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Weekly Roundup - 11/20/23

This week: In the Tuesday newsletter, Jewish Currents fellow Jonathan Shamir explores how Israel is attempting to justify unprecedented violence against Palestinian journalists by casting them as “terrorists.” In a new report, contributor Maya Rosen takes a close look at how the Israeli government’s pursuit of total war sidelines hostages’ families.

In an episode of our On The Nose podcast, editor-in-chief Arielle Angel talks to leftist intellectual Naomi Klein about her new book Doppelganger, and how the concept of “doubling” sheds light on the politics of trauma and nationalism in Israel/Palestine and beyond.

We are also republishing a Jacobin essay by activist and scholar Hayim Katsman, who was killed by Hamas on October 7th, on charting a new course for the Israeli left.

From the archive, we are sharing Abe Silberstein’s interview with historian Lorenzo Veracini about understanding Zionism as settler colonialism, and what this diagnostic means for a decolonial future.

Israel’s War on Journalists
By casting reporters as Hamas accomplices, Israel seeks to discredit critical coverage—and to justify unprecedented violence against Palestinian journalists.
Jonathan Shamir
Hostages’ Families Fight to Be Heard
The families of those held in Gaza have faced violence and neglect in their quest to retrieve their loved ones.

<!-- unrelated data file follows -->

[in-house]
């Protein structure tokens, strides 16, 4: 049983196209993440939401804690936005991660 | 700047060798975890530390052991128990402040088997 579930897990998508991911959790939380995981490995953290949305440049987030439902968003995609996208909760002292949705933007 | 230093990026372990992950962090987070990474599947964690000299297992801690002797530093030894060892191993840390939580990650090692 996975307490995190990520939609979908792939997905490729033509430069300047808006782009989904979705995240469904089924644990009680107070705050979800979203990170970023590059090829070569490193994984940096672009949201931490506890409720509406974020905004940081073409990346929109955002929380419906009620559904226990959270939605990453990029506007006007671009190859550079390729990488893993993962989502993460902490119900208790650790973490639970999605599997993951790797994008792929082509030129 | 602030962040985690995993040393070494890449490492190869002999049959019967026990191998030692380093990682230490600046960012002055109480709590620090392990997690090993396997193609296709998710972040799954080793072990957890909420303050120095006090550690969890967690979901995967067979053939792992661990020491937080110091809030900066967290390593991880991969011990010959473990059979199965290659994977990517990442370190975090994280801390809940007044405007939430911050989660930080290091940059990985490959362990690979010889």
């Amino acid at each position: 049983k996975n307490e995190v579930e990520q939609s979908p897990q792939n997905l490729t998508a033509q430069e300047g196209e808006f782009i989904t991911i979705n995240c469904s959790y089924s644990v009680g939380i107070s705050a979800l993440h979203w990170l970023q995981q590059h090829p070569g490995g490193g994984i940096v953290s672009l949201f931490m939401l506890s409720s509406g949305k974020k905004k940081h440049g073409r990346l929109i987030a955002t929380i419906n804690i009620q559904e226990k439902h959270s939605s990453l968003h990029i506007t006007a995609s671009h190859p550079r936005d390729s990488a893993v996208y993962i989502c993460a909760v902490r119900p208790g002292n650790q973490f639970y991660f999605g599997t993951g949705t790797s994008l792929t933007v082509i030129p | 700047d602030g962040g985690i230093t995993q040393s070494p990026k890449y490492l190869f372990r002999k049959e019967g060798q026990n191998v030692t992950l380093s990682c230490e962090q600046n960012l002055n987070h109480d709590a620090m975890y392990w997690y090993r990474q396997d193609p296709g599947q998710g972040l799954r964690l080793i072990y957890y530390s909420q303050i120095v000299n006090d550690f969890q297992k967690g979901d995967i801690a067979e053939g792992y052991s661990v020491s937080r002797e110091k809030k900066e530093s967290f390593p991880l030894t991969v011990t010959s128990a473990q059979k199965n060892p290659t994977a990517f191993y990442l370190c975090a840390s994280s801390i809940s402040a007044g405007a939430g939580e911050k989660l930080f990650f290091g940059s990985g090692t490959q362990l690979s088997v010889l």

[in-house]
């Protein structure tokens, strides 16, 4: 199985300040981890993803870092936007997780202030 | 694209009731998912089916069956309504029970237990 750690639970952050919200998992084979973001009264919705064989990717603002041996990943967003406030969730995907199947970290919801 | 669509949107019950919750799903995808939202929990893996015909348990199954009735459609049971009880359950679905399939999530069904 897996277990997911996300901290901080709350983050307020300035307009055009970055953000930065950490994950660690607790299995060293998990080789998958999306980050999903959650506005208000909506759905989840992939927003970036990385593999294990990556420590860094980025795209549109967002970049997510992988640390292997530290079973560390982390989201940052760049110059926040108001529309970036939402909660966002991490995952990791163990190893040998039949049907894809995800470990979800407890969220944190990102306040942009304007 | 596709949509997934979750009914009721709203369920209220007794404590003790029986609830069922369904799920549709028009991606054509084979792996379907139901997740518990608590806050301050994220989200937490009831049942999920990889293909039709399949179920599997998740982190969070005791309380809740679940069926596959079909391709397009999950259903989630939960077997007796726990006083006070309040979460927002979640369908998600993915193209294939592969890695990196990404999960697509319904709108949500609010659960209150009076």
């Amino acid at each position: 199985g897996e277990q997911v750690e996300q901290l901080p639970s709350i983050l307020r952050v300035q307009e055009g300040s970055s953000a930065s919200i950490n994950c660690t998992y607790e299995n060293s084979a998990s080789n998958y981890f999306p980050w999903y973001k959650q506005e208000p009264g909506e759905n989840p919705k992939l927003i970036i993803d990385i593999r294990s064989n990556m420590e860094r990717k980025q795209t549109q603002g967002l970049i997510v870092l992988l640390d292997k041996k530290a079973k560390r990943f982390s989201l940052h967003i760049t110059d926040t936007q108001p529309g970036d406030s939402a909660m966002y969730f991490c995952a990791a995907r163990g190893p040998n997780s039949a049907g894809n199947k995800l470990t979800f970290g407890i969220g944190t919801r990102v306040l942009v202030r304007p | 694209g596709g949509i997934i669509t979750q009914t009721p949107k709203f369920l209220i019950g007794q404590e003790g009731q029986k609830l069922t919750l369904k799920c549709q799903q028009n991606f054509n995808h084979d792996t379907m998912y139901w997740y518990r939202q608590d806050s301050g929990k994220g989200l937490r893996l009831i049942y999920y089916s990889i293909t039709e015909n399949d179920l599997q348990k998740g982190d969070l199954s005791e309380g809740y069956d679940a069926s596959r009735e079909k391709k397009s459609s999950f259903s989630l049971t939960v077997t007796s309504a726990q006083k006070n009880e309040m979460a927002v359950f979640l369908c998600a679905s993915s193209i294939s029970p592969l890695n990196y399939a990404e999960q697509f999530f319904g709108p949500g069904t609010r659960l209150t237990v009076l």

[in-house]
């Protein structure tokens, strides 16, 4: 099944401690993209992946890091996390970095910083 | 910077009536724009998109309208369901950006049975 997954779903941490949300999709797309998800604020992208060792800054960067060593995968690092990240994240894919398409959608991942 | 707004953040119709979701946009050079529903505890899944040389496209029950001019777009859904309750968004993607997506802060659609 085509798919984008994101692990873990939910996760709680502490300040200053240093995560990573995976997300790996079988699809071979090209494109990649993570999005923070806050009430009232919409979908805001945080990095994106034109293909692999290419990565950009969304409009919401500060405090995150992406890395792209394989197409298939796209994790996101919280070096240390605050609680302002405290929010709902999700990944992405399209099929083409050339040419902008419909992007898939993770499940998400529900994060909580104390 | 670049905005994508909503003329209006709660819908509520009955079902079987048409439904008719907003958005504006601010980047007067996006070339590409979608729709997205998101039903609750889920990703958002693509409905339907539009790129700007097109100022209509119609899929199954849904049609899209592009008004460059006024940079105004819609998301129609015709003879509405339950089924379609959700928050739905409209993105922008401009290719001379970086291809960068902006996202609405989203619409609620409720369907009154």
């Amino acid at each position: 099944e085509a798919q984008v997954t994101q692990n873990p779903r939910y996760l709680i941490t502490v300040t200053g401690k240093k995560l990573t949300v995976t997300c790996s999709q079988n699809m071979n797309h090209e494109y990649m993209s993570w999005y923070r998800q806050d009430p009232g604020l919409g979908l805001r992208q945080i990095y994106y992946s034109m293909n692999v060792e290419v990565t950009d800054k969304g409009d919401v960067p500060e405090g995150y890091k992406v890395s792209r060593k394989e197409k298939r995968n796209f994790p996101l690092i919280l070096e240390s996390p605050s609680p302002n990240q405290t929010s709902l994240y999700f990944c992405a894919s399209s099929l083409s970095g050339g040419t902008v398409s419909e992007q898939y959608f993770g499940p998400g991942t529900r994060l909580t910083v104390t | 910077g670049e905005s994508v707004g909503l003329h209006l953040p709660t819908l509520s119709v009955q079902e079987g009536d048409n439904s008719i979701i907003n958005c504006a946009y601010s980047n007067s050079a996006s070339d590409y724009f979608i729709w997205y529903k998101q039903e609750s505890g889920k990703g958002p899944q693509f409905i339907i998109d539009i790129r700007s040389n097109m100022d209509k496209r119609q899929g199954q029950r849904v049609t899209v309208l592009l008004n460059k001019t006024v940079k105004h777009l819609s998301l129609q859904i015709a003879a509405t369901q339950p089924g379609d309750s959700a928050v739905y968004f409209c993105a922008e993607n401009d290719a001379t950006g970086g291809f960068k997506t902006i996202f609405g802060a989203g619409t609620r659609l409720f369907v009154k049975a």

Maya Rosen
Naomi Klein on Israel’s “Doppelganger Politics”
Hayim Katsman’s Vision of Struggle
In a 2019 paper, a scholar and activist killed by Hamas on October 7th imagined a way forward for the Israeli left.
Hayim Katsman

From the Archive

A Logic of Elimination
Historian Lorenzo Veracini discusses settler colonialism, Zionism, and decolonial futures.
Abe Silberstein

Before you go: As we approach Thanksgiving, we know the question of how to talk to your families who are supportive of Israel’s war on Gaza is weighing on many of you—as it does on many of us. We plan to talk about it, but we need your help. In a collaboration with the podcast Unsettled, we’re collecting your stories of how you’re navigating conversations with your families, friends, and communities in this moment: What has struck you most in these interactions? In conversations about politics, what has worked in getting through to your loved ones, and what hasn’t? How are you managing these relationship, or coping with your feelings about them? Does this feel similar to political arguments you’ve had in the past or like an entirely new challenge? To tell us about this, we hope you’ll leave us a voicemail at 347-878-1359. Please include your first name and location—or neither if you wish to remain completely anonymous. We’ll be taking messages on this subject until Tuesday, November 28th, and we will play and talk through a selection of these messages in a post-Thanksgiving episode of On the Nose.